Single Leg / Split Stance - This category actually just uses squat or hinge mechanics again, but more unilaterally. It’s how we get around; every step we take has a moment of single leg stance in it.
And to perform these activities safely we need:
Trunk and Rotary Stability - Also known as “core strength” but it’s really more involved than that. It’s the skill of stabilizing the spine while our limbs are in motion.
Let’s briefly look at why the quality of each pattern affects our quality of life.
The Hip Hinge is a fundamental human movement pattern used for picking up heavy things. We train this pattern with exercises like deadlifts (usually a slow grind) and kettlebell swings (powerfully fast). Proper hinge mechanics, core stability and posterior chain mobility are essential to performing these activities safely. Training the body to hinge while keeping the core braced, the shoulders packed and without flexing the spine will save lower back from being overloaded and reduce the risk of injury. A strong and skilled hinge pattern is very useful for activities like picking up children... and then putting them down safely, of course!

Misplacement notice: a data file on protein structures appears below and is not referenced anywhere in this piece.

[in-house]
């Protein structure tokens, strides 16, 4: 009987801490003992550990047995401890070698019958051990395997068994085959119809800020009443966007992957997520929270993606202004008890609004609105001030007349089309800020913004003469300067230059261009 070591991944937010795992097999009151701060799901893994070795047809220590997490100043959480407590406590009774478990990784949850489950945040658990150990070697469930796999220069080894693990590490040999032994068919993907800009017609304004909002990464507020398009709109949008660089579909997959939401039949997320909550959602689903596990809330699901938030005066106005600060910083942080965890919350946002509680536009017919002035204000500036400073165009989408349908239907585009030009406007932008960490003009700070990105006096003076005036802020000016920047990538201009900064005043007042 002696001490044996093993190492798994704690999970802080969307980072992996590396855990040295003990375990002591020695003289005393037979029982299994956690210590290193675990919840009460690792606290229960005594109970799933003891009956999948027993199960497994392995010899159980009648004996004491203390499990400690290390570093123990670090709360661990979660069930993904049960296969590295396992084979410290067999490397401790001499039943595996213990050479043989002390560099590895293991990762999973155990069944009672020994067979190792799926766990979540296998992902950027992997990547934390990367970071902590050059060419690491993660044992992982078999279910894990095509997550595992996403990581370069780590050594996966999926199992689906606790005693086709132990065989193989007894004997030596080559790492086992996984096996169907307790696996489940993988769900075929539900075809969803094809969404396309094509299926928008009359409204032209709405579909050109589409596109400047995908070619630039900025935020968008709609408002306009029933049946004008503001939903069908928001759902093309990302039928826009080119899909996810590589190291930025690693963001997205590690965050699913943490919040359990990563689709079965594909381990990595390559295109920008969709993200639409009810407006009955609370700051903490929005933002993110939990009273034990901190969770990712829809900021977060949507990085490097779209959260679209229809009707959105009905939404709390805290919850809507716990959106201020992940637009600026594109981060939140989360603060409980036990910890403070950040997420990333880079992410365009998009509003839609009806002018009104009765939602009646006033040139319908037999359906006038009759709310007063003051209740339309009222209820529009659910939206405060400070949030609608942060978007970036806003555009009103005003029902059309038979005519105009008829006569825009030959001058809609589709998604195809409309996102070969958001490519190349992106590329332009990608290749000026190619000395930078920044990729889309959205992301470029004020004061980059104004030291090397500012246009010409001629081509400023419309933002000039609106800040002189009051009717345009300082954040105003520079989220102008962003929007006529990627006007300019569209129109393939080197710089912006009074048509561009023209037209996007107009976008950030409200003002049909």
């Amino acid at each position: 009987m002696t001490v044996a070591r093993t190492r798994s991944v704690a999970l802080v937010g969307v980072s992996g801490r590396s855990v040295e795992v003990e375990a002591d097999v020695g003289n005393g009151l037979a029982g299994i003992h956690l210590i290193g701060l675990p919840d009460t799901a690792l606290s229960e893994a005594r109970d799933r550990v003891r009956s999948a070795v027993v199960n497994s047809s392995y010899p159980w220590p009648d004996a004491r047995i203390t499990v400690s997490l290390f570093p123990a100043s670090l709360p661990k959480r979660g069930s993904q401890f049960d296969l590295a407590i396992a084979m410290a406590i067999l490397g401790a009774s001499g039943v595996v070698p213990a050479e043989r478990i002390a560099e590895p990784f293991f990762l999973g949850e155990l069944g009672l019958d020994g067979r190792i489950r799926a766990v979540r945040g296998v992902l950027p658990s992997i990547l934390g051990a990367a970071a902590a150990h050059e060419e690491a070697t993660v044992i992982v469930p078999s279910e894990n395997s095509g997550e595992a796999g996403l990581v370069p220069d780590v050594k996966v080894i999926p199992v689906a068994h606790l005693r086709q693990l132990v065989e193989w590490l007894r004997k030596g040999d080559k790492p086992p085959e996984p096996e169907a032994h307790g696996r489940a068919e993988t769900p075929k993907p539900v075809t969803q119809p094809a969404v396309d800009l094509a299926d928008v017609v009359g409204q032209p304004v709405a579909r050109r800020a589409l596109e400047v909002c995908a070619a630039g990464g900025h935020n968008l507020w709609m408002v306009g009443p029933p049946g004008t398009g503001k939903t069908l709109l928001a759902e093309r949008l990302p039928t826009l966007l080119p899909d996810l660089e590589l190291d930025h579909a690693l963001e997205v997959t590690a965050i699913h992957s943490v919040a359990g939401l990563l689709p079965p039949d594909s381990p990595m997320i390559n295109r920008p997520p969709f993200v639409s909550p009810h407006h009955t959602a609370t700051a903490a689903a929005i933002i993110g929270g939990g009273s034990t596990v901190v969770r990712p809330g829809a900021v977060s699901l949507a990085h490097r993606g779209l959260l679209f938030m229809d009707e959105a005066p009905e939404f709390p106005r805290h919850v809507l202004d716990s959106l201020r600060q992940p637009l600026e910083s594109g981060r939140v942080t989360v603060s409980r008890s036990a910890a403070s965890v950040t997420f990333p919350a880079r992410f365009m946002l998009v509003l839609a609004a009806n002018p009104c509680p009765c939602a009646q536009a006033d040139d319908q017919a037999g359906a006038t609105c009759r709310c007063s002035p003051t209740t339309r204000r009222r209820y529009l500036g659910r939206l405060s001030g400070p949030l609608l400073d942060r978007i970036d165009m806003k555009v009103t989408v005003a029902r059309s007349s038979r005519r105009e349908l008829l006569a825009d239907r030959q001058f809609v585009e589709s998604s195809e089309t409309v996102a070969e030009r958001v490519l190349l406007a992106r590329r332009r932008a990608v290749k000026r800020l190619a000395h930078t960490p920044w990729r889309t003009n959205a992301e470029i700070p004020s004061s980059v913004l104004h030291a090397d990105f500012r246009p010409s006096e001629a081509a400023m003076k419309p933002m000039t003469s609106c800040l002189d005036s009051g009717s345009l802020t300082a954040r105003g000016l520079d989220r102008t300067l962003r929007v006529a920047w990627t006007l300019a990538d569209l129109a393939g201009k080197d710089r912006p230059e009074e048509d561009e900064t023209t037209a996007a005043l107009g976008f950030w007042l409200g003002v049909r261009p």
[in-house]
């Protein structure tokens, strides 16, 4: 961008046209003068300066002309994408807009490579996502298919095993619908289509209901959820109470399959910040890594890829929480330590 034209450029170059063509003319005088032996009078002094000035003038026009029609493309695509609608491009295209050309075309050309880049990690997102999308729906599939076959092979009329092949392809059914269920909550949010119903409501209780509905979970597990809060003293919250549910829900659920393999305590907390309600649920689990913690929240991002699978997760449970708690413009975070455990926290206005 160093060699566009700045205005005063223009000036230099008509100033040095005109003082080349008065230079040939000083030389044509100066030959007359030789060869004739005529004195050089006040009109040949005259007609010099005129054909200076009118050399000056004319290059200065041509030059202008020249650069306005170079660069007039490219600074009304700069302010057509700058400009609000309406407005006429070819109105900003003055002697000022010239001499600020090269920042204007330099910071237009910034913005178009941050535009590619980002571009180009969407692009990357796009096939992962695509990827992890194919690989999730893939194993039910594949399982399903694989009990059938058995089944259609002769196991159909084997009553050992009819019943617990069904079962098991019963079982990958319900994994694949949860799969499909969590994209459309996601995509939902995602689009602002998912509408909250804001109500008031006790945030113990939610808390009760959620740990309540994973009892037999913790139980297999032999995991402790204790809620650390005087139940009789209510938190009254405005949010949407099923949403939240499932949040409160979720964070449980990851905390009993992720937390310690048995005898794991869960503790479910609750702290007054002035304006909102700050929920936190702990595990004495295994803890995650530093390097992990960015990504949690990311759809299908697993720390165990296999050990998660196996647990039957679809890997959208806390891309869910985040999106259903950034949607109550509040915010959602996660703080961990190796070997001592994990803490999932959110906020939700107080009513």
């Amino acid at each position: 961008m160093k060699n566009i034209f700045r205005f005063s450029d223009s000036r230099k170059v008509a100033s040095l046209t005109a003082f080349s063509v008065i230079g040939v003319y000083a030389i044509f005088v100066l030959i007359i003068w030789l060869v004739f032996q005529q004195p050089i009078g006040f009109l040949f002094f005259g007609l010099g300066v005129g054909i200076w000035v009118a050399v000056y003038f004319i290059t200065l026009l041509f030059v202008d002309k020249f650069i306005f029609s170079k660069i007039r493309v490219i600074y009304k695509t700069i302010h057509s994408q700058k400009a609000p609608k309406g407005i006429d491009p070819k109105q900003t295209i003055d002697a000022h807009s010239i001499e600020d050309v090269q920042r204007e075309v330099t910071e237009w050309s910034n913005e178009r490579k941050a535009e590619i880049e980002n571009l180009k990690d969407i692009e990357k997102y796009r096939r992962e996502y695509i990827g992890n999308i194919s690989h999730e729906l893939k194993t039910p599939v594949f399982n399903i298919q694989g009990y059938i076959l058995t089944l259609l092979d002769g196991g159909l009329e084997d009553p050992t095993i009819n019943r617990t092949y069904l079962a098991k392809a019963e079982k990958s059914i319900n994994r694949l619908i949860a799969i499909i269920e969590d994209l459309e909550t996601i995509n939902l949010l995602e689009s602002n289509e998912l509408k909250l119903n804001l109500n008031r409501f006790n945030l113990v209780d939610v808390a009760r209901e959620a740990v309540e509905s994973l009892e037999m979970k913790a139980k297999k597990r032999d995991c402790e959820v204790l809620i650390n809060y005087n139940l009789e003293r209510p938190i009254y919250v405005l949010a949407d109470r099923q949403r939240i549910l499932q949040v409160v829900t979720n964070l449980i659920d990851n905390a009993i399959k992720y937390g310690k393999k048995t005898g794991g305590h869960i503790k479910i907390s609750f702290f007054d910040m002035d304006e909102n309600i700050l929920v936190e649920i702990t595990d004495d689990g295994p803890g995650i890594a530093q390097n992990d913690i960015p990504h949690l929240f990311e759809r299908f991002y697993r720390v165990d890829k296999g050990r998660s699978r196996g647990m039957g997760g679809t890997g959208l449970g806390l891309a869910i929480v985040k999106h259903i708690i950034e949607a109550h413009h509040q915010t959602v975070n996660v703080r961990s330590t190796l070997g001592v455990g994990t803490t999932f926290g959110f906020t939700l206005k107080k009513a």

The Squat is also a fundamental human movement pattern that we use everyday just to sit down and stand back up again. We use it to lift objects as well, and to eccentrically load the body for explosive jumps. Training this pattern can help us to reach more squat depth without compromising posture. Learning proper squat mechanics and breathing is essential for most load-bearing exercises such as barbell squats or KB Goblet Squats. Training the requisite hip and spine mobility for deep squats, and the core, hip and shoulder stability to squat safely under load helps to reduce the risk of injury to the knees and back, both in the gym and in the rigors of day to day life. The better we can squat, the longer we can live independently.
Upper body pushing and pulling movement patterns help us open doors and move objects around. In sport, they are used for everything from passing a basketball to throwing an opponent to the ground in judo. Their effectiveness can be improved in the gym with many load bearing exercises like pushups, pull-ups, bench presses and rows. Working to achieve and maintain adequate shoulder mobility, stability and proper body mechanics will increase our resilience to harmful impacts in sports and any of our load-bearing pushing and pulling activities, including catching ourselves from falling down.